Photo Credit – Google
A truck passed and bathed the sodden crowd huddling under the bus stop’s awning in halogen light. At that precise moment she looked my way, and I smiled at her. It was pure instinct and I wasn’t expecting any reaction to be honest, but she smiled back, and suddenly the miserable weather was forgotten. Such was the power of that dazzling smile. It completely hypnotized my soul.
Only one word can describe the day I just had.
The crowd at the clinic had been endless. Children with all sorts of ailments and their grumpy mothers besieged the place as if an epidemic had descended on the city. The other nurse had gone off at noon to attend to a domestic emergency leaving only me to attend to the melee and when I finally handed over to the nurses on night duty I was so tired that I could barely walk. Every bone in my body ached as if I’d been panel beaten, and my head hurt like mad.
As if that wasn’t enough the heavens opened up as soon as I stepped outside the gates of the hospital. I had no umbrella, and in a few minutes my expensive new wig was thoroughly soaked, same as my clothes. I was dripping like fresh laundry by the time I got to Obanikoro bus stop.
There was a crowd of stranded commuters waiting for the next BRT bus and I joined the throng under the protective canopy. All I wanted to do then was just lie down and cry from frustration, until the truck passed by and I turned and saw him smile at me.
Her smile was so magnetic that I didn’t know when I moved closer, dodging a puddle or two to get to her side.
“Hi,” I greeted.
The noise of the other commuters swallowed my voice, but I saw her smile widen so I bent down and tried again.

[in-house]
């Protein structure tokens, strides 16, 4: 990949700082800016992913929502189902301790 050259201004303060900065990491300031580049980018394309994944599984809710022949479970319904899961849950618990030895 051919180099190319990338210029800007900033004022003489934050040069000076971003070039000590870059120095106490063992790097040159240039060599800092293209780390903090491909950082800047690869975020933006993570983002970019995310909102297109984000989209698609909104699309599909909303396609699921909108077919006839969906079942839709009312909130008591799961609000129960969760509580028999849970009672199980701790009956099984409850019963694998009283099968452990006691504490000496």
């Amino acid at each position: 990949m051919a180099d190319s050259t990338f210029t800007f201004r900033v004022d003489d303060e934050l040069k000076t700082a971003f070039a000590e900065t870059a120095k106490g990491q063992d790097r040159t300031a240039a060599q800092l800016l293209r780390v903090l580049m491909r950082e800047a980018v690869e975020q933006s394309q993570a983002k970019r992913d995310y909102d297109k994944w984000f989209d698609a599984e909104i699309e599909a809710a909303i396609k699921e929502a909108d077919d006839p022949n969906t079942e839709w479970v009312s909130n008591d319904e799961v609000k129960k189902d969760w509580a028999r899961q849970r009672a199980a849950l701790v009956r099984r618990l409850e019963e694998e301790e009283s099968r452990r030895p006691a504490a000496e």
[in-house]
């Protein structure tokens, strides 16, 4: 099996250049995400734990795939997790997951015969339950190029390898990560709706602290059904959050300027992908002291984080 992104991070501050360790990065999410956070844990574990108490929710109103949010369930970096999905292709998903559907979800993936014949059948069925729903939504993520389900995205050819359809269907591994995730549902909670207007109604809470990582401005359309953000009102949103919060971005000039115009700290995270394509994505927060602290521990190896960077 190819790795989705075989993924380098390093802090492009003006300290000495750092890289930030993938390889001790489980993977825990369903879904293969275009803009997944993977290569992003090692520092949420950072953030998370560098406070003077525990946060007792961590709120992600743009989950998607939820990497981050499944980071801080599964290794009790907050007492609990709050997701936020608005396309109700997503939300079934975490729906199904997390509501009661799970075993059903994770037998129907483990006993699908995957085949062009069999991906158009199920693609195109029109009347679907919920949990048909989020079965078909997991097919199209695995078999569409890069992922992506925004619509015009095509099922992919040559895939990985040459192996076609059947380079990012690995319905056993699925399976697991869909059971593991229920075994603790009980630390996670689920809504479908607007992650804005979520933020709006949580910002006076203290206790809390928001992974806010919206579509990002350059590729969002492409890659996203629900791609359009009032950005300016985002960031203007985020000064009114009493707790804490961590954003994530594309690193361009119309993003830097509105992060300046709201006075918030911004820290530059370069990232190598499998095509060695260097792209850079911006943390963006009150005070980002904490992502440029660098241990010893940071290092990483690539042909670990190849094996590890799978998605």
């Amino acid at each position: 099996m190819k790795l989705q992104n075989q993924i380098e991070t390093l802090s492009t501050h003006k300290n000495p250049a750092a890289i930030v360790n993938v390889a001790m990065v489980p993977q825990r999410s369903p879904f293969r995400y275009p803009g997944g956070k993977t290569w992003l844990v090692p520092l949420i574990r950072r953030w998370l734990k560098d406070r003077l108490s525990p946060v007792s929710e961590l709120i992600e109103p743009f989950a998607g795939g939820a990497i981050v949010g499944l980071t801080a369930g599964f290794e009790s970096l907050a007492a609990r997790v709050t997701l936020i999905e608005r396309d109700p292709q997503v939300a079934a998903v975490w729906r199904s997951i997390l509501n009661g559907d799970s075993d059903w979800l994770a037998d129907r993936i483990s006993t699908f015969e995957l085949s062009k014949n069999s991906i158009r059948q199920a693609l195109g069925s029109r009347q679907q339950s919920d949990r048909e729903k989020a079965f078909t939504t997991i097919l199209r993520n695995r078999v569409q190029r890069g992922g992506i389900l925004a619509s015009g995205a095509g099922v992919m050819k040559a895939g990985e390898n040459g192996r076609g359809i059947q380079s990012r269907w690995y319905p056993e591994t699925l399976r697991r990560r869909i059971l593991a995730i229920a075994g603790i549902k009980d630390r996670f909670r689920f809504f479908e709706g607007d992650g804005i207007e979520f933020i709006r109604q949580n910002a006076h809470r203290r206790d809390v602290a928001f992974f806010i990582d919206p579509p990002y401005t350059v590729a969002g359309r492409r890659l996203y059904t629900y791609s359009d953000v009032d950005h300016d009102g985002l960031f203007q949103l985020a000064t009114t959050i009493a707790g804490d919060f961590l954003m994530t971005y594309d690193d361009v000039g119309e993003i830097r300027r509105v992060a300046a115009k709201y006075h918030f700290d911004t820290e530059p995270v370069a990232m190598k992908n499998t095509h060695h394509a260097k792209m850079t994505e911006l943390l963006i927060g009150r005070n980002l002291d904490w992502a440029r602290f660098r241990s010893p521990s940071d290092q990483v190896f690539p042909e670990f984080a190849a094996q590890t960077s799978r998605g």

“Hi,” I said, raising my voice. “You’re wet.”
She giggled like a teenager and stood on tiptoe to reach my ears.
“Hi, you’re wet too mister. I have an excuse though, my name is Tutu.”
This world is such a crazy place. One moment you’re standing at a crowded bus stop, worried about how to get back home after a long hard day at the office and the next all your troubles are forgotten as you bask in the heat from the dark eyes of a total stranger.
I’m cold, tired and bedraggled, and I have always been a conservative mommy’s girl, but something tells me my life’s going to change tonight. My intuition is never wrong but one cannot be too sure, so I suppressed the butterflies dancing in my tummy and checked one more time.
“Where are you headed,” I asked, clenching my fist. I had to stand on tiptoe again to reach him.
“Yaba. You?” he replied, then continued. “Oh, pardon my manners. I’m Demola.”
I let out a silent whoop. He needn’t have bothered. Now I had my confirmation. Fate is usually fickle customer, but I know for sure that she’s in my corner and playing nice this evening. Maybe the universe was compensating for my earlier travails.
“Yaba too?” I answered; then stuck out a hand. His wet palm totally swallowed mine, but I liked the feeling.
We smiled again, together.